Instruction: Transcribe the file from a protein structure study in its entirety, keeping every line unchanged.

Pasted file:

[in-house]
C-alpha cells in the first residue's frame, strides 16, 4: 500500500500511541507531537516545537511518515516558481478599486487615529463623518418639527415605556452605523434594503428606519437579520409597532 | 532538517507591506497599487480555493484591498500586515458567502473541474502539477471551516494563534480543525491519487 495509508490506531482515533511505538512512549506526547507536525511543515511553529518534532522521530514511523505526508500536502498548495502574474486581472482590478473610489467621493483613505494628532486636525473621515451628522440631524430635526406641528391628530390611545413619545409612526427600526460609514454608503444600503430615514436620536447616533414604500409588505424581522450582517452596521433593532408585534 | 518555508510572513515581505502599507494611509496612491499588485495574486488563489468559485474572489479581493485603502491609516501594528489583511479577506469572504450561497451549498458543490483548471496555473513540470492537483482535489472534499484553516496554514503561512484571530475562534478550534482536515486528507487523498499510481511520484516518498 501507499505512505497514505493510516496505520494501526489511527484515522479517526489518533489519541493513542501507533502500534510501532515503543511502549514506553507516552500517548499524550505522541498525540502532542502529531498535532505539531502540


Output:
[in-house]
C-alpha cells in the first residue's frame, strides 16, 4: 500500500500511541507531537516545537511518515516558481478599486487615529463623518418639527415605556452605523434594503428606519437579520409597532 | 532538517507591506497599487480555493484591498500586515458567502473541474502539477471551516494563534480543525491519487 495509508490506531482515533511505538512512549506526547507536525511543515511553529518534532522521530514511523505526508500536502498548495502574474486581472482590478473610489467621493483613505494628532486636525473621515451628522440631524430635526406641528391628530390611545413619545409612526427600526460609514454608503444600503430615514436620536447616533414604500409588505424581522450582517452596521433593532408585534 | 518555508510572513515581505502599507494611509496612491499588485495574486488563489468559485474572489479581493485603502491609516501594528489583511479577506469572504450561497451549498458543490483548471496555473513540470492537483482535489472534499484553516496554514503561512484571530475562534478550534482536515486528507487523498499510481511520484516518498 501507499505512505497514505493510516496505520494501526489511527484515522479517526489518533489519541493513542501507533502500534510501532515503543511502549514506553507516552500517548499524550505522541498525540502532542502529531498535532505539531502540